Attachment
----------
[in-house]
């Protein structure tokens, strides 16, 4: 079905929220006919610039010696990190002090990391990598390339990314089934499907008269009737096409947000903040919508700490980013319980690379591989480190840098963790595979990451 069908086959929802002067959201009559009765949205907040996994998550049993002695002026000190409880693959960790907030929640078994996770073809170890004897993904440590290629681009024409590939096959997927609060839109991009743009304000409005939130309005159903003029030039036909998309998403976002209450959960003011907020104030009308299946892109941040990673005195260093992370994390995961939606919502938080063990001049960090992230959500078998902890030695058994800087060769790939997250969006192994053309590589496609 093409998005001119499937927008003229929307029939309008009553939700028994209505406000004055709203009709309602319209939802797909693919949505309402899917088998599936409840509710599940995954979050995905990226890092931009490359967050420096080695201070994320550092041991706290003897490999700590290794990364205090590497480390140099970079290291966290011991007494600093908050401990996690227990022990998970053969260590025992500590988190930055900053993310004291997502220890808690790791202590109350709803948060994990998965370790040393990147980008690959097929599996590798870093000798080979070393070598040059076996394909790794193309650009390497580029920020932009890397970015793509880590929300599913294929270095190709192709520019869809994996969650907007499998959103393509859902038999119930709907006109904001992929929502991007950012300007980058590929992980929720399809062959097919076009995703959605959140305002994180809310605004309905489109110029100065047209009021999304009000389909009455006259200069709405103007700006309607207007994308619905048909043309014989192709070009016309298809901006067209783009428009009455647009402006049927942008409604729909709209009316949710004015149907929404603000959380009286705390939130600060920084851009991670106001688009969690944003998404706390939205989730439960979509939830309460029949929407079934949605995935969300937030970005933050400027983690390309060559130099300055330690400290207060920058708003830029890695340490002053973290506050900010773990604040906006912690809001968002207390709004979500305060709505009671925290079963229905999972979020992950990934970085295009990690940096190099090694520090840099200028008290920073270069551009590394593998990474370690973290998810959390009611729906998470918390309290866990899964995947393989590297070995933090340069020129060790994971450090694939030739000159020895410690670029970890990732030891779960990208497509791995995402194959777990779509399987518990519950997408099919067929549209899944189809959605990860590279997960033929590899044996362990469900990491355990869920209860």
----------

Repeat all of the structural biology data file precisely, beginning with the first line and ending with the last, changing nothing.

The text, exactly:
[in-house]
């Protein structure tokens, strides 16, 4: 079905929220006919610039010696990190002090990391990598390339990314089934499907008269009737096409947000903040919508700490980013319980690379591989480190840098963790595979990451 069908086959929802002067959201009559009765949205907040996994998550049993002695002026000190409880693959960790907030929640078994996770073809170890004897993904440590290629681009024409590939096959997927609060839109991009743009304000409005939130309005159903003029030039036909998309998403976002209450959960003011907020104030009308299946892109941040990673005195260093992370994390995961939606919502938080063990001049960090992230959500078998902890030695058994800087060769790939997250969006192994053309590589496609 093409998005001119499937927008003229929307029939309008009553939700028994209505406000004055709203009709309602319209939802797909693919949505309402899917088998599936409840509710599940995954979050995905990226890092931009490359967050420096080695201070994320550092041991706290003897490999700590290794990364205090590497480390140099970079290291966290011991007494600093908050401990996690227990022990998970053969260590025992500590988190930055900053993310004291997502220890808690790791202590109350709803948060994990998965370790040393990147980008690959097929599996590798870093000798080979070393070598040059076996394909790794193309650009390497580029920020932009890397970015793509880590929300599913294929270095190709192709520019869809994996969650907007499998959103393509859902038999119930709907006109904001992929929502991007950012300007980058590929992980929720399809062959097919076009995703959605959140305002994180809310605004309905489109110029100065047209009021999304009000389909009455006259200069709405103007700006309607207007994308619905048909043309014989192709070009016309298809901006067209783009428009009455647009402006049927942008409604729909709209009316949710004015149907929404603000959380009286705390939130600060920084851009991670106001688009969690944003998404706390939205989730439960979509939830309460029949929407079934949605995935969300937030970005933050400027983690390309060559130099300055330690400290207060920058708003830029890695340490002053973290506050900010773990604040906006912690809001968002207390709004979500305060709505009671925290079963229905999972979020992950990934970085295009990690940096190099090694520090840099200028008290920073270069551009590394593998990474370690973290998810959390009611729906998470918390309290866990899964995947393989590297070995933090340069020129060790994971450090694939030739000159020895410690670029970890990732030891779960990208497509791995995402194959777990779509399987518990519950997408099919067929549209899944189809959605990860590279997960033929590899044996362990469900990491355990869920209860």